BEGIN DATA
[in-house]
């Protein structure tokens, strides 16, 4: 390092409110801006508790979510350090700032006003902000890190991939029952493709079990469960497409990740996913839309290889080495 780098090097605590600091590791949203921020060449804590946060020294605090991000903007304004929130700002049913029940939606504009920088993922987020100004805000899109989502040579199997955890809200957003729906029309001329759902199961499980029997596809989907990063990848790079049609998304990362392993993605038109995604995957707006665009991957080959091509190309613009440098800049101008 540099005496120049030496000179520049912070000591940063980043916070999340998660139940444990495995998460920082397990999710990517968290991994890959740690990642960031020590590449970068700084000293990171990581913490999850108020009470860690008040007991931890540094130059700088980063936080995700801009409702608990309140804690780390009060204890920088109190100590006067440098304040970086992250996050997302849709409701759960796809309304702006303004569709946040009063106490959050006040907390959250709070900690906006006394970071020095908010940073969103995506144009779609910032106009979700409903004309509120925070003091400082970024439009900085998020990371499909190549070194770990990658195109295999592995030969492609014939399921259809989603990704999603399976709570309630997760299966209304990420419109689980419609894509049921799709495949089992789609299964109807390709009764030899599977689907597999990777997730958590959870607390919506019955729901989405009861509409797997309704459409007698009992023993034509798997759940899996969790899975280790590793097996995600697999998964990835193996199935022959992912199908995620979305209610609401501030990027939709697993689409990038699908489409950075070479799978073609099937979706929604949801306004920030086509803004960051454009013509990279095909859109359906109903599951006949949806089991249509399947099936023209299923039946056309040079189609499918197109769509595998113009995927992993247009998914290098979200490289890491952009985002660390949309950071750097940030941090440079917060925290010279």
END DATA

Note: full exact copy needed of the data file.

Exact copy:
[in-house]
């Protein structure tokens, strides 16, 4: 390092409110801006508790979510350090700032006003902000890190991939029952493709079990469960497409990740996913839309290889080495 780098090097605590600091590791949203921020060449804590946060020294605090991000903007304004929130700002049913029940939606504009920088993922987020100004805000899109989502040579199997955890809200957003729906029309001329759902199961499980029997596809989907990063990848790079049609998304990362392993993605038109995604995957707006665009991957080959091509190309613009440098800049101008 540099005496120049030496000179520049912070000591940063980043916070999340998660139940444990495995998460920082397990999710990517968290991994890959740690990642960031020590590449970068700084000293990171990581913490999850108020009470860690008040007991931890540094130059700088980063936080995700801009409702608990309140804690780390009060204890920088109190100590006067440098304040970086992250996050997302849709409701759960796809309304702006303004569709946040009063106490959050006040907390959250709070900690906006006394970071020095908010940073969103995506144009779609910032106009979700409903004309509120925070003091400082970024439009900085998020990371499909190549070194770990990658195109295999592995030969492609014939399921259809989603990704999603399976709570309630997760299966209304990420419109689980419609894509049921799709495949089992789609299964109807390709009764030899599977689907597999990777997730958590959870607390919506019955729901989405009861509409797997309704459409007698009992023993034509798997759940899996969790899975280790590793097996995600697999998964990835193996199935022959992912199908995620979305209610609401501030990027939709697993689409990038699908489409950075070479799978073609099937979706929604949801306004920030086509803004960051454009013509990279095909859109359906109903599951006949949806089991249509399947099936023209299923039946056309040079189609499918197109769509595998113009995927992993247009998914290098979200490289890491952009985002660390949309950071750097940030941090440079917060925290010279």